Report Released: Commercial Roof-top Units in Minnesota
Apr 21, 2017
CEE has released a final report on its research with Seventhwave into efficiency in commercial roof-top HVAC units: Commercial Roof-top Units in Minnesota — Characteristics and Energy Performance.
Final Report: Commercial Roof-top Units in Minnesota
Webinar on project findings
Research project page
Packaged roof-top units (RTUs) are ubiquitous on commercial buildings throughout the United States because of their low capital cost, reliability, and well-developed service and distribution network. There is anecdotal evidence, however, that these systems tend to operate inefficiently and sub-optimally. To validate or refute this evidence, the project team conducted a multilevel field study to characterize both new and existing RTUs in Minnesota and monitor the energy performance of existing RTUs.
The first stage of this project, conducted by the project lead, Seventhwave, characterized both existing RTUs and the new/replacement market. CEE conducted the second stage of the project, which monitored existing RTU energy performance.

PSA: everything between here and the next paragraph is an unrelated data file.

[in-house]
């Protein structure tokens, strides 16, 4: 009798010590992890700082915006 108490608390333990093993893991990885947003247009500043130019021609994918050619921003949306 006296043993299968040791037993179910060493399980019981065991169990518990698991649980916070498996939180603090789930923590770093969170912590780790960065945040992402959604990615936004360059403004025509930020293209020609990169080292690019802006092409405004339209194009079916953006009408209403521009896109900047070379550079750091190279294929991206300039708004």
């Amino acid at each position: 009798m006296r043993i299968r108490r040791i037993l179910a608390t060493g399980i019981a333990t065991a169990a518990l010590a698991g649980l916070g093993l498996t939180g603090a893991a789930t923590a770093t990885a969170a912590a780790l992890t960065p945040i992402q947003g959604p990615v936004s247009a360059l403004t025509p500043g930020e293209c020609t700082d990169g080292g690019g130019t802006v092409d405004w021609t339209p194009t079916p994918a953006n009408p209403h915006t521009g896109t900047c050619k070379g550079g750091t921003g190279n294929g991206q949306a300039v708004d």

Research results suggested recommendations for Minnesota’s Conservation Improvement Programs (CIP). One recommendation is expanding the Minnesota Technical Reference Manual (TRM) to include a wider scope of RTU-related measures to aid in the development of more comprehensive RTU programs. Many other efficiency options that are now available, such as demand control ventilation, improved economizers, and energy recovery ventilation, could also be added to a comprehensive RTU program.
Utility rebates for RTUs have historically been based on exceeding a minimum level of efficiency, but only at maximum energy usage. Since RTUs don't typically operate at maximum capacity around the clock, however, it is important to find efficiencies when energy use is lower too. Developing rebates based on the Integrated Energy Efficiency Ratio (IEER) to account for efficiency when the energy load is less would benefit utility programs whose priority is annual energy savings.
This project was supported in part by a grant from the Minnesota Department of Commerce, Division of Energy Resources through the Conservation Applied Research and Development (CARD) program. The project was co-funded by CEE in support of its nonprofit mission to advance research, knowledge dissemination, and program design in the field of energy efficiency.